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Heller v. Bast & Rood Architects

Supreme Court of Vermont

March 28, 2014

Catherine Heller
Bast and Rood Architects

Editorial Note:

This decision has been designated as "Supreme Court of Vermont Appeals Disposed of Without Published Opinion or Memorandum Decision." table in the Atlantic 2nd Reporter

APPEALED FROM: Comm'r of Labor. DOCKET NO. T-12409.

Paul L. Reiber, Chief Justice, John A. Dooley, Associate Justice, Beth Robinson, Associate Justice.



[¶ 1] In the above-entitled cause, the Clerk will enter:

[¶ 2] Claimant in this workers' compensation dispute appeals from a decision of the Commissioner of the Department of Labor. She contends the Commissioner erred in: (1) denying her claim for additional partial permanent disability benefits after her degenerative spine condition worsened; and (2) awarding her only a portion of the cost of a medical examination. Employer Bast & Rood Architects has cross-appealed from the decision, claiming that the Commissioner erred in awarding any payment for the medical examination. We affirm.

[¶ 3] As found by the Commissioner, the facts relating to the claim for additional benefits may be summarized as follows. In January 2003, claimant slipped and fell on the ice while leaving work. Prior to the 2003 slip on the ice, claimant had a history of treatment for lower back pain following motor vehicle accidents in 1986 and 2001. Nevertheless, the employer accepted as compensable the complaints referable to her lower back. In 2007, the Department approved the parties' Agreement for Permanent Partial Disability Compensation (Form 22) based on a ten percent whole person impairment rating rendered by Dr. Thomas Grace in August 2005.[1]

[¶ 4] In 2010, following a determination by the Commissioner as to the reasonableness of certain treatments, claimant resumed treatment for her compensable lower-back condition. She underwent a series of spinal injections, but the pain persisted. In February 2012, claimant was examined by Dr. Keith Harvie, a board-certified osteopath and orthopedic surgeon. In his subsequent report, Dr. Harvie rated claimant's current whole person impairment referable to her lumbar spine at sixteen percent; the increase from the prior rating of ten percent was attributable to claimant's reduced ability to extend backwards. Dr. Grace also conducted an additional evaluation, in April 2012, concluding that claimant's whole person impairment to the lumbar spine had increased to fifteen percent. Claimant sought additional permanent partial disability benefits on the basis of Dr. Harvie's rating.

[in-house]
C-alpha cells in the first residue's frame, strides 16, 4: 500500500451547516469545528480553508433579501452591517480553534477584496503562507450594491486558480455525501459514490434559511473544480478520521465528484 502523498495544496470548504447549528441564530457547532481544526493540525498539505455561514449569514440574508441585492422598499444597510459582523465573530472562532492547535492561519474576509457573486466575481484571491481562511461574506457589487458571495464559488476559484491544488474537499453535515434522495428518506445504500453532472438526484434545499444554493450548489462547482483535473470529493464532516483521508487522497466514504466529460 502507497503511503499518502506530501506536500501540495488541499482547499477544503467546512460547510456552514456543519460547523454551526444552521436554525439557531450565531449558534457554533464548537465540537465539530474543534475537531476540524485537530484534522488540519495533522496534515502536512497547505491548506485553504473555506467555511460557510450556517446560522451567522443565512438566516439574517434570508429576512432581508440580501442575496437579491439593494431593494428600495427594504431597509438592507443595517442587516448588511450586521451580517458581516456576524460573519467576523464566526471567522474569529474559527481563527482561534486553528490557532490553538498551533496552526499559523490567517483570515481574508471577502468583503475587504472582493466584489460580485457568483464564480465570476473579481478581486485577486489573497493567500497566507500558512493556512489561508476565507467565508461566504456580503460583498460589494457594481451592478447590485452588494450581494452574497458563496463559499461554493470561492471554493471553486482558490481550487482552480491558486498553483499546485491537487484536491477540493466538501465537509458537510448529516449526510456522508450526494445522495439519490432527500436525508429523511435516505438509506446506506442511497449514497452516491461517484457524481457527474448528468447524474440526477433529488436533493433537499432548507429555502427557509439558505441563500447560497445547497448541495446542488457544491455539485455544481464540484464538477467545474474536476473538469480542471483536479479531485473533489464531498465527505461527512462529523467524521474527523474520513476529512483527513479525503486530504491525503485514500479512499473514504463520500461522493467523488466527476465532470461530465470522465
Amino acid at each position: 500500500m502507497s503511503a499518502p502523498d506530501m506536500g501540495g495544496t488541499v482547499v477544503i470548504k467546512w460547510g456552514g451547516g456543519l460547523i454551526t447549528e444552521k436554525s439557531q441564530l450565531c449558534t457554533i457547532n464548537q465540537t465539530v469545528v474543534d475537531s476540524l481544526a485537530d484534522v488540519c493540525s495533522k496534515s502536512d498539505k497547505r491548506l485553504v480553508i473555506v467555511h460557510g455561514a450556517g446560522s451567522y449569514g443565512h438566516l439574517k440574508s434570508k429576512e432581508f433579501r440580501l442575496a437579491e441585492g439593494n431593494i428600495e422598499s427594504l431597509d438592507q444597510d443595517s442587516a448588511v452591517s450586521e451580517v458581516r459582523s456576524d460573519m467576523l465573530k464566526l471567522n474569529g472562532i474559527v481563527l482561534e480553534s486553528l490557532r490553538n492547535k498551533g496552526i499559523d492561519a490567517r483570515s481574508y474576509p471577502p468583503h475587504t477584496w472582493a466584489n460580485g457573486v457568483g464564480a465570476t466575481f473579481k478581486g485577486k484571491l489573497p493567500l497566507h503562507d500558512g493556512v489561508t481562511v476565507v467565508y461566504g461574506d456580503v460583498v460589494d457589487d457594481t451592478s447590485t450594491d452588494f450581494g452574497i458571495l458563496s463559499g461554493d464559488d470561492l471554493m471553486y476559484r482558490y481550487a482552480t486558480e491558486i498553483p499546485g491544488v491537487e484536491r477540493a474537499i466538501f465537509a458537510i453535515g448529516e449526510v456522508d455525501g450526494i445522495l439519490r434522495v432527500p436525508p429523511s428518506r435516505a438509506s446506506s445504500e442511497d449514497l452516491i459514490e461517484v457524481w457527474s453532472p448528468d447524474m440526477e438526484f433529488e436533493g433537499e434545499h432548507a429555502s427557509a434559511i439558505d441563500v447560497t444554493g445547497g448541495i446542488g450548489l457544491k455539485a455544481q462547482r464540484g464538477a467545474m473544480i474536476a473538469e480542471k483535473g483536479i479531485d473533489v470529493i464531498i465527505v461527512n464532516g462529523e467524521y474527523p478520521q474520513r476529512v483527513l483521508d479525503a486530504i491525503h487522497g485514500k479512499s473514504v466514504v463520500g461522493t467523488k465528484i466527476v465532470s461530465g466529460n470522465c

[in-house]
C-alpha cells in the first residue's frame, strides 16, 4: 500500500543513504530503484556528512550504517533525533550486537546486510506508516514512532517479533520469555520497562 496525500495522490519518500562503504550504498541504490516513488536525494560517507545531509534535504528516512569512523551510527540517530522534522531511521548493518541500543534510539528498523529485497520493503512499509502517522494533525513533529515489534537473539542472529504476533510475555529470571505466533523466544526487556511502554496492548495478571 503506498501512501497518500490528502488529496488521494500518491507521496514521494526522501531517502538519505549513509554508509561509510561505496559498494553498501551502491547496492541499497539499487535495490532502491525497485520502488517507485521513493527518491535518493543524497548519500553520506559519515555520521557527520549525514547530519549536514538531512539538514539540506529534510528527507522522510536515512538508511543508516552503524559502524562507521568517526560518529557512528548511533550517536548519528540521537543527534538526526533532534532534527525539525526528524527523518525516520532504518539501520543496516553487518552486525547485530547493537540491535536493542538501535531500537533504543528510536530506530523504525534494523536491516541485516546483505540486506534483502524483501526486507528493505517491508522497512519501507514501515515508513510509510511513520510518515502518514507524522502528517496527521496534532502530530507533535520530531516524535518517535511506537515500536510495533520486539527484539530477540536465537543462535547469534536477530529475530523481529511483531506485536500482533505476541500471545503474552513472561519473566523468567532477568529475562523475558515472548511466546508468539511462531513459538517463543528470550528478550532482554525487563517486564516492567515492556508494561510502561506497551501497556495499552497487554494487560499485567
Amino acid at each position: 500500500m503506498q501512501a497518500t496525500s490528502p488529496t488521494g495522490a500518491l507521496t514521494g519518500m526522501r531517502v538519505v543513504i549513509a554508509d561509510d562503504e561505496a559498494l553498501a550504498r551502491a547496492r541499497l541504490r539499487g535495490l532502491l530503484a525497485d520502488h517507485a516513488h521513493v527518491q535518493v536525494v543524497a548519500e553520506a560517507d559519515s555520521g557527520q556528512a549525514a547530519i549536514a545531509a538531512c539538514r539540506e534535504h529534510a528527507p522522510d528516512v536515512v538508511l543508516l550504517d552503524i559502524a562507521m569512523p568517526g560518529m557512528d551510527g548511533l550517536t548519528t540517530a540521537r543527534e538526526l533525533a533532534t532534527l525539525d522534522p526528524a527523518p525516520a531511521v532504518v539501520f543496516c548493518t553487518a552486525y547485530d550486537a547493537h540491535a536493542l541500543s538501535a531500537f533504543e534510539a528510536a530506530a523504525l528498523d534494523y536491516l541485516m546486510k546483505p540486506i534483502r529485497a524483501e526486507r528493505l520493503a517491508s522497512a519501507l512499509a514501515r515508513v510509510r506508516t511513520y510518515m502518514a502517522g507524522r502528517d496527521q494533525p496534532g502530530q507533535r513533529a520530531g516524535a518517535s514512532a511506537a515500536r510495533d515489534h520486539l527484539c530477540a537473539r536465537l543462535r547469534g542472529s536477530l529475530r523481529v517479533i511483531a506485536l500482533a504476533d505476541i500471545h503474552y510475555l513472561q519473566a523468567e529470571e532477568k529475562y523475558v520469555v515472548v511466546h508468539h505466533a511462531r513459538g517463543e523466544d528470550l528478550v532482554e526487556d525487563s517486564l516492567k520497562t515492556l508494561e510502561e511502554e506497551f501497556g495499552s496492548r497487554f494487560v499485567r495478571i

[¶ 5] In evaluating the claim, the Commissioner acknowledged that Vermont law allows for an award of workers' compensation benefits to be modified at any time within six years from the date of the original award, " upon the ground of a change in the conditions." 21 V.S.A. § 668. She explained that because permanent partial disability benefits are not due until an injured worker " is as far restored as the permanent character of [the] injuries will permit," generally an injured claimant is not expected to become more disabled after reaching an end medical result. The concept of " end medical result" is based on a picture of an ever-improving condition, rather than one that is worsening. The statute allowing modification of permanent partial disability awards encompasses the alternate possibility that a claimant's condition might continue to deteriorate even after an end medical result is declared. However, the Commissioner also noted that any change in an injured worker's condition that results in an increased permanent impairment must be shown to have been caused by the work injury rather than non-work-related factors.